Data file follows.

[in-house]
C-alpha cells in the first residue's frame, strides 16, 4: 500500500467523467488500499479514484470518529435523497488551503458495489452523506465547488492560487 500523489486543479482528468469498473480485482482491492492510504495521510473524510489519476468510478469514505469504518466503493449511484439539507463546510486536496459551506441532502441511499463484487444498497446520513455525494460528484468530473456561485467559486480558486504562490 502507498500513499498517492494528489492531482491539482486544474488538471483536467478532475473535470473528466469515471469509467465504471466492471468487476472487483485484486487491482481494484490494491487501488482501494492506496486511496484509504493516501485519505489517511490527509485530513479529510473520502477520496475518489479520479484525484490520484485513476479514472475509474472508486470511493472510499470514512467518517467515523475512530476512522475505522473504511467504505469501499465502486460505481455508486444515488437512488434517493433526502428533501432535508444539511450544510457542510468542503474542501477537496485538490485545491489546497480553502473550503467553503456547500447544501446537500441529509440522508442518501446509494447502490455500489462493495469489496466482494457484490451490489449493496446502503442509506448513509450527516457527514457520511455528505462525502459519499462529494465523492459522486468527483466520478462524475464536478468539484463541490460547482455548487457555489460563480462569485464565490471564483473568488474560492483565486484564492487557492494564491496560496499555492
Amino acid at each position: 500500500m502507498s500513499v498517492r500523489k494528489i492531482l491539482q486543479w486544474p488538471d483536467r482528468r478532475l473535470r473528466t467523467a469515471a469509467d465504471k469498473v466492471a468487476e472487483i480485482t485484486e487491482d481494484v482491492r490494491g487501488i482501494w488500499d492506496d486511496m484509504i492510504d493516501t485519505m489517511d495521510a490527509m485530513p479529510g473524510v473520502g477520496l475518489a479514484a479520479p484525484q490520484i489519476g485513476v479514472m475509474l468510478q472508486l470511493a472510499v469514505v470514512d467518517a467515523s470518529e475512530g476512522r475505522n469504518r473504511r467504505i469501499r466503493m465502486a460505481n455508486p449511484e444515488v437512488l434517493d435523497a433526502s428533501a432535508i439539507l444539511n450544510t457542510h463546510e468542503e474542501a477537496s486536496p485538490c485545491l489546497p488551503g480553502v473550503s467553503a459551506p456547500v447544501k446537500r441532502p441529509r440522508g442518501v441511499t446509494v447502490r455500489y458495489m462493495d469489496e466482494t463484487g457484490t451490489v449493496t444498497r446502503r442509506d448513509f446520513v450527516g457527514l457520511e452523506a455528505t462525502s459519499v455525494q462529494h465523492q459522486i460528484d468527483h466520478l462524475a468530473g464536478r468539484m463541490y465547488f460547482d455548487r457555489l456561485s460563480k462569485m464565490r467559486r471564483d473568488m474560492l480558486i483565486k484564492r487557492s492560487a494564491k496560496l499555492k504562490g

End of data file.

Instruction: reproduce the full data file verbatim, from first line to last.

[in-house]
C-alpha cells in the first residue's frame, strides 16, 4: 500500500467523467488500499479514484470518529435523497488551503458495489452523506465547488492560487 500523489486543479482528468469498473480485482482491492492510504495521510473524510489519476468510478469514505469504518466503493449511484439539507463546510486536496459551506441532502441511499463484487444498497446520513455525494460528484468530473456561485467559486480558486504562490 502507498500513499498517492494528489492531482491539482486544474488538471483536467478532475473535470473528466469515471469509467465504471466492471468487476472487483485484486487491482481494484490494491487501488482501494492506496486511496484509504493516501485519505489517511490527509485530513479529510473520502477520496475518489479520479484525484490520484485513476479514472475509474472508486470511493472510499470514512467518517467515523475512530476512522475505522473504511467504505469501499465502486460505481455508486444515488437512488434517493433526502428533501432535508444539511450544510457542510468542503474542501477537496485538490485545491489546497480553502473550503467553503456547500447544501446537500441529509440522508442518501446509494447502490455500489462493495469489496466482494457484490451490489449493496446502503442509506448513509450527516457527514457520511455528505462525502459519499462529494465523492459522486468527483466520478462524475464536478468539484463541490460547482455548487457555489460563480462569485464565490471564483473568488474560492483565486484564492487557492494564491496560496499555492
Amino acid at each position: 500500500m502507498s500513499v498517492r500523489k494528489i492531482l491539482q486543479w486544474p488538471d483536467r482528468r478532475l473535470r473528466t467523467a469515471a469509467d465504471k469498473v466492471a468487476e472487483i480485482t485484486e487491482d481494484v482491492r490494491g487501488i482501494w488500499d492506496d486511496m484509504i492510504d493516501t485519505m489517511d495521510a490527509m485530513p479529510g473524510v473520502g477520496l475518489a479514484a479520479p484525484q490520484i489519476g485513476v479514472m475509474l468510478q472508486l470511493a472510499v469514505v470514512d467518517a467515523s470518529e475512530g476512522r475505522n469504518r473504511r467504505i469501499r466503493m465502486a460505481n455508486p449511484e444515488v437512488l434517493d435523497a433526502s428533501a432535508i439539507l444539511n450544510t457542510h463546510e468542503e474542501a477537496s486536496p485538490c485545491l489546497p488551503g480553502v473550503s467553503a459551506p456547500v447544501k446537500r441532502p441529509r440522508g442518501v441511499t446509494v447502490r455500489y458495489m462493495d469489496e466482494t463484487g457484490t451490489v449493496t444498497r446502503r442509506d448513509f446520513v450527516g457527514l457520511e452523506a455528505t462525502s459519499v455525494q462529494h465523492q459522486i460528484d468527483h466520478l462524475a468530473g464536478r468539484m463541490y465547488f460547482d455548487r457555489l456561485s460563480k462569485m464565490r467559486r471564483d473568488m474560492l480558486i483565486k484564492r487557492s492560487a494564491k496560496l499555492k504562490g